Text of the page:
Christian or Nothing: Buddhist Prisoner to be Executed Without Buddhist Chaplain (Updated)

UPDATE, March 29, 7:20 a.m.: The Supreme Court did the right thing and stayed Murphy’s execution at the 11th hour. Chief Justice John Roberts, Justice Samuel Alito, and Justice Brett Kavanaugh changed their votes from the nearly identical Alabama case mentioned above. Several observers attribute the change of heart to the strong dissent written in that case.

It’s happening again.” American justice seems to favor Christians, everyone else be damned. Texas is set to execute Patrick Murphy, who became a Buddhist a decade ago, and the state gave Murphy a choice: he can have either “a Christian prison chaplain or no chaplain present.”

“Die with our god or die alone,” the Lone Star State appears to be saying. Murphy challenged this as a violation of his First Amendment right to religious freedom. He lost at the lower court and is set to be executed today. The appeal is pending.

Last month, the Supreme Court did the same thing, denying a Muslim man access to a Muslim cleric during his execution. Why? Because he waited too long to ask. We are in such a rush to kill prisoners that we cannot honor their constitutional right to religious liberty.

Pause to appreciate the hypocrisy here, which is at least threefold. First, if this were a Christian murderer to be executed, he’d have spiritual comfort. It’s only those pesky minority religions whose rights get trampled. Second, the courts are saying that keeping to a schedule is more important than our “first freedom”—at least when it comes to those of minority faiths. Finally, think of the Supreme Court’s other decisions involving religion and the government.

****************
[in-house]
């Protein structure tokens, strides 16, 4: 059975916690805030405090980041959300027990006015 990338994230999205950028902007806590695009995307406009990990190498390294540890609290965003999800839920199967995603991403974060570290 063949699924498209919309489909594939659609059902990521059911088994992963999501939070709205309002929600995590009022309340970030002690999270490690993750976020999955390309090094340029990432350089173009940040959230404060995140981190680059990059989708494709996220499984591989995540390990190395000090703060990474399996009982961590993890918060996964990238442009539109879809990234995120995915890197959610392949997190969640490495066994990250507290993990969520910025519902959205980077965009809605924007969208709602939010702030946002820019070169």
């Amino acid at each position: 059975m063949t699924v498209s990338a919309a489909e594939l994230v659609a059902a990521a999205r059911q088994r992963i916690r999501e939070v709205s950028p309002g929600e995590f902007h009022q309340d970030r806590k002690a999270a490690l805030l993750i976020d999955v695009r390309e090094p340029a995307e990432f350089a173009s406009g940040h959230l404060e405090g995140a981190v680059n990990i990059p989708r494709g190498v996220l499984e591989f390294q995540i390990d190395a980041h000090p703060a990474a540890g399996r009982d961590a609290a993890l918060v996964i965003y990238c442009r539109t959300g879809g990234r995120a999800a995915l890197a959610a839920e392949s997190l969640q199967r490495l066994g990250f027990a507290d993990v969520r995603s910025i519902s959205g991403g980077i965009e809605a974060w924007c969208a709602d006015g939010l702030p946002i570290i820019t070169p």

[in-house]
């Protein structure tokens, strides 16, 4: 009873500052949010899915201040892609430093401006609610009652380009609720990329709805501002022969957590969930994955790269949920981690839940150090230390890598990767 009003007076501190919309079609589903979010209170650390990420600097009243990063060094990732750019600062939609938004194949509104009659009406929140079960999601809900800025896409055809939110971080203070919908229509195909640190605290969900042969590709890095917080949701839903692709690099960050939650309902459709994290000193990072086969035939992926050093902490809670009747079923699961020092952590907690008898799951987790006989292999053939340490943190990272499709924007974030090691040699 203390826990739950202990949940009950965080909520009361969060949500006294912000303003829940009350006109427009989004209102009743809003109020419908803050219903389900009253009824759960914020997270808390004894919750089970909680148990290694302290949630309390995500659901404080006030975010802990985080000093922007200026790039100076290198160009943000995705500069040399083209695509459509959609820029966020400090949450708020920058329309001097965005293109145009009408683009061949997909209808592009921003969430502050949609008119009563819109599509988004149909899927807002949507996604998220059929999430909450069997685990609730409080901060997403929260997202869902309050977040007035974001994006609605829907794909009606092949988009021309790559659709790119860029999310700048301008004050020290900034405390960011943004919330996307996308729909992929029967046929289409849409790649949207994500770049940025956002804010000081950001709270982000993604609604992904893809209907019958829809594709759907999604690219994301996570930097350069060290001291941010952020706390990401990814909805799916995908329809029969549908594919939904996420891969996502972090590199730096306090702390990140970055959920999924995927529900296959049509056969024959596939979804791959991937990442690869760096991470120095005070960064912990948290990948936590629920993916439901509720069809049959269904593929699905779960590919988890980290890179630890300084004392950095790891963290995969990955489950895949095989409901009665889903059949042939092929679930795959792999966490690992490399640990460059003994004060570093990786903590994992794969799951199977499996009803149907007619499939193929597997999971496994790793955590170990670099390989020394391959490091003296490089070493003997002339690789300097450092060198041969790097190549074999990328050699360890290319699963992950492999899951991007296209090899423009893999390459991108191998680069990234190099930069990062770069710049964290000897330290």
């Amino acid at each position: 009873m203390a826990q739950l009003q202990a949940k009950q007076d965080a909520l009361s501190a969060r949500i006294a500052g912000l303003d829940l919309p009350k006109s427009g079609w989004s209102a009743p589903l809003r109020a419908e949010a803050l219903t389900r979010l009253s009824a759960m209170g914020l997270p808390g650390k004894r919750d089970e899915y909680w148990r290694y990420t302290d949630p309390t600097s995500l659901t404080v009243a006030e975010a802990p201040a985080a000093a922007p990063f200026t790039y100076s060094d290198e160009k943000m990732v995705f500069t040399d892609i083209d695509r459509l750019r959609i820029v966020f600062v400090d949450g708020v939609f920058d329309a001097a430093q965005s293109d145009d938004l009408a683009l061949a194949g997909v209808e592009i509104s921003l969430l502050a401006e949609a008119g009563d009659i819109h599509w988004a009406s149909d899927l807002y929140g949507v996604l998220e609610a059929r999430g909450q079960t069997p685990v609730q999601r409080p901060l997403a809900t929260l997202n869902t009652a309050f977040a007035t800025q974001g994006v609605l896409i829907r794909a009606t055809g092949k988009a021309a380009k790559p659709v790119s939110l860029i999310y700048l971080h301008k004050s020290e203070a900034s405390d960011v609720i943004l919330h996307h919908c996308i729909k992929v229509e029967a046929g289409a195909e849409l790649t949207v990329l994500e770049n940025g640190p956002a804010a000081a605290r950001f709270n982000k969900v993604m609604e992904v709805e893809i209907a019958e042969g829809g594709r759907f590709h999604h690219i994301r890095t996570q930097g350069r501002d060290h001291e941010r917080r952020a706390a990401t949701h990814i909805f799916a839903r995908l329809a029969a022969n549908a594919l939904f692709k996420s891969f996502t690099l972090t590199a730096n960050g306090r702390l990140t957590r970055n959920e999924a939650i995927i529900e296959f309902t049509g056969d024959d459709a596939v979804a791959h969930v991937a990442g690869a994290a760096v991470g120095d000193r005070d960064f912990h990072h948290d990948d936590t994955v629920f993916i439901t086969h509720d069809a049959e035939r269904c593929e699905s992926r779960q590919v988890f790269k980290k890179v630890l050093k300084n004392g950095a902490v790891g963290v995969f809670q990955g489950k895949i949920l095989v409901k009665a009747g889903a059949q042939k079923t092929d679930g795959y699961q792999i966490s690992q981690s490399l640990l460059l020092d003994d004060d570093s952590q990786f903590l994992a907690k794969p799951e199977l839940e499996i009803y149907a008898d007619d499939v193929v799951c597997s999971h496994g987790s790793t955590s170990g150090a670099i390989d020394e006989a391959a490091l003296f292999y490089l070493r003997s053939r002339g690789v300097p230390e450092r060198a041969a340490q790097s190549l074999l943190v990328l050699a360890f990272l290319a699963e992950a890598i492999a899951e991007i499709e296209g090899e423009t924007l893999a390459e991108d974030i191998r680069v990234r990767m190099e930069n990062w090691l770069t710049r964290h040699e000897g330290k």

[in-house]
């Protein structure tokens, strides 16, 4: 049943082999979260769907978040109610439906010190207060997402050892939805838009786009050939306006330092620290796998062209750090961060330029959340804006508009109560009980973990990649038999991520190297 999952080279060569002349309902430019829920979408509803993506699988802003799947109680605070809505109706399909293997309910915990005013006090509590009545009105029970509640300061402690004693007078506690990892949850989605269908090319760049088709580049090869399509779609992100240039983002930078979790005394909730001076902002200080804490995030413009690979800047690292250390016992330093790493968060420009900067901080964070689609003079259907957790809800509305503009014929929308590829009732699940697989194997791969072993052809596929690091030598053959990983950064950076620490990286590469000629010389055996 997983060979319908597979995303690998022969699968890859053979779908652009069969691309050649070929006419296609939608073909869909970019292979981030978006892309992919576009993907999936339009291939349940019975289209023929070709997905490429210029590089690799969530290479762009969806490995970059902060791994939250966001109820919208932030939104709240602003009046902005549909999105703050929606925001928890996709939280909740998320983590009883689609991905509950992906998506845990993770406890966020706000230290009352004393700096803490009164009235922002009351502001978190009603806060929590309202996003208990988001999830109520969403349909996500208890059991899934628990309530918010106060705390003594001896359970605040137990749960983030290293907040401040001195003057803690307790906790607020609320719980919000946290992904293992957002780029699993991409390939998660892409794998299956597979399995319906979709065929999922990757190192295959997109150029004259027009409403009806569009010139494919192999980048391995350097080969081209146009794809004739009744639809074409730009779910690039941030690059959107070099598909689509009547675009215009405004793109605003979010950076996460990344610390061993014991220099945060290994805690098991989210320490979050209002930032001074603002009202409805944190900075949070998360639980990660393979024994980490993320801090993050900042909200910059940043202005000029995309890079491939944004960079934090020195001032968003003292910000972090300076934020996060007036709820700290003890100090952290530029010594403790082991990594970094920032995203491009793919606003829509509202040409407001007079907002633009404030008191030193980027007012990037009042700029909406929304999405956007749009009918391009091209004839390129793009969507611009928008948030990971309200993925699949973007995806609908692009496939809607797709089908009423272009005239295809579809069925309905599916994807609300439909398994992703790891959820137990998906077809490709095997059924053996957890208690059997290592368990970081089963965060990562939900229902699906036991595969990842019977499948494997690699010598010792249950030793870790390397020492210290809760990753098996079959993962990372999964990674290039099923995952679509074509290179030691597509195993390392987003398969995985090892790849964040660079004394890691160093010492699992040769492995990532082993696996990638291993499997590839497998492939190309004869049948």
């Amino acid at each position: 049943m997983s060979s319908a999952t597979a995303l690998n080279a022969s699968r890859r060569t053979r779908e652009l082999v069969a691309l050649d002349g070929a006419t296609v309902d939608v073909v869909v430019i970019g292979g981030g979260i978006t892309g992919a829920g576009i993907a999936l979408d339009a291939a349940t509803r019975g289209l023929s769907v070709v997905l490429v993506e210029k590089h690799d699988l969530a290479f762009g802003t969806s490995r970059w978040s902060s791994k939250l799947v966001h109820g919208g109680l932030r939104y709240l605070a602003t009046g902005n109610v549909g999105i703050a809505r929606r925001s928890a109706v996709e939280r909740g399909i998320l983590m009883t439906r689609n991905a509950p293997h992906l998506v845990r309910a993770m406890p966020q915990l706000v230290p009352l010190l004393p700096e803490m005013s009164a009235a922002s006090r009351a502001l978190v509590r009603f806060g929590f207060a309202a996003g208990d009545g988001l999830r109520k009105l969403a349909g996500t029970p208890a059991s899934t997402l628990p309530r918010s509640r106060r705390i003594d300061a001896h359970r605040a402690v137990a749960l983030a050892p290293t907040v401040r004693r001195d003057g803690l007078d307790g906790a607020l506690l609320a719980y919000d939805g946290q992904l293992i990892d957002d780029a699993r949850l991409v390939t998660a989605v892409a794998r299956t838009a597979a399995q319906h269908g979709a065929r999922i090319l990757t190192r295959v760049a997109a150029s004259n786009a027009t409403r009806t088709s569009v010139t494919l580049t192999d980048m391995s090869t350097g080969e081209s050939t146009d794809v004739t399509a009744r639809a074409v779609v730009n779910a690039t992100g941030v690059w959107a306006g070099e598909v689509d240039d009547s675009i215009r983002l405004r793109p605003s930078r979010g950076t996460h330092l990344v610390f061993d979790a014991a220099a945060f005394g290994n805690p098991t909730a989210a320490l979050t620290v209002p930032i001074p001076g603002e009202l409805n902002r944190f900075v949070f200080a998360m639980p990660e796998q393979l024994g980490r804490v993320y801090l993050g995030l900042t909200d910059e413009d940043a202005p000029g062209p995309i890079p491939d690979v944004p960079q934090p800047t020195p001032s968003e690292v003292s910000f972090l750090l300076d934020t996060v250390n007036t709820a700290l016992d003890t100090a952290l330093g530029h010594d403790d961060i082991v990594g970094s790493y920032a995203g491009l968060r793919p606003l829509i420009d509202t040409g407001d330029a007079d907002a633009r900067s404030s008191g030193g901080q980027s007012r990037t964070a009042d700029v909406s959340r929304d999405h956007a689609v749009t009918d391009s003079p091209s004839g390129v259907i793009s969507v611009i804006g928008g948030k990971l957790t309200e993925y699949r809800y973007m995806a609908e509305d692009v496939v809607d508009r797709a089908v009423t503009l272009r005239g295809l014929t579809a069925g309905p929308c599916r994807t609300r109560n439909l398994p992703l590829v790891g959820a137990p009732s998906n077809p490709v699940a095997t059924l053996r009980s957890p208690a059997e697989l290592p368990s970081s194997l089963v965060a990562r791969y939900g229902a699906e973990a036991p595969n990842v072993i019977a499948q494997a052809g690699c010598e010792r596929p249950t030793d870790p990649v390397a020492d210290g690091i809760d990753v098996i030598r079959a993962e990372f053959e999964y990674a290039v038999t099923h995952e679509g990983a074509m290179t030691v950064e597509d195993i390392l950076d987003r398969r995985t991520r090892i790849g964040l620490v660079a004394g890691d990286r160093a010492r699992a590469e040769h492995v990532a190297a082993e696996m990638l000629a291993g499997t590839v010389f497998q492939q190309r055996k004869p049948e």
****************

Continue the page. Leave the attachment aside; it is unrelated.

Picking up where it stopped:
Think of the Trinity Lutheran decision, which held that excluding a church-run school from a statewide grant program was religious discrimination. There, “only a state interest ‘of the highest order’ [could] justify the Department’s discriminatory policy.” Apparently, killing someone on schedule is a state interest of the highest order.


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Or think of Masterpiece Cakeshop, the gay wedding cake case in which the court essentially allowed this one instance of discrimination against LGBTQ citizens by a bakery because the state said some mean things about the bakery owner’s religion during the state’s enforcement action. Justice Kennedy explained that Colorado’s “hostility was inconsistent with the First Amendment’s guarantee that our laws be applied in a manner that is neutral toward religion.”

Christian privilege exists in America, even on death row. In the rare instances when courts roll back that privilege, the cries of persecution are swift. But parity is not oppression. And the erosion of unwarranted privilege is not persecution; it is the steady march toward equality.

Delaying an execution to give a condemned man spiritual comfort costs us nothing, except the sanctity of that unjustified and unjustifiable Christian privilege. That’s what these judges are protecting and in doing so they are undermining the very Constitution they swore to protect. This is just plain wrong.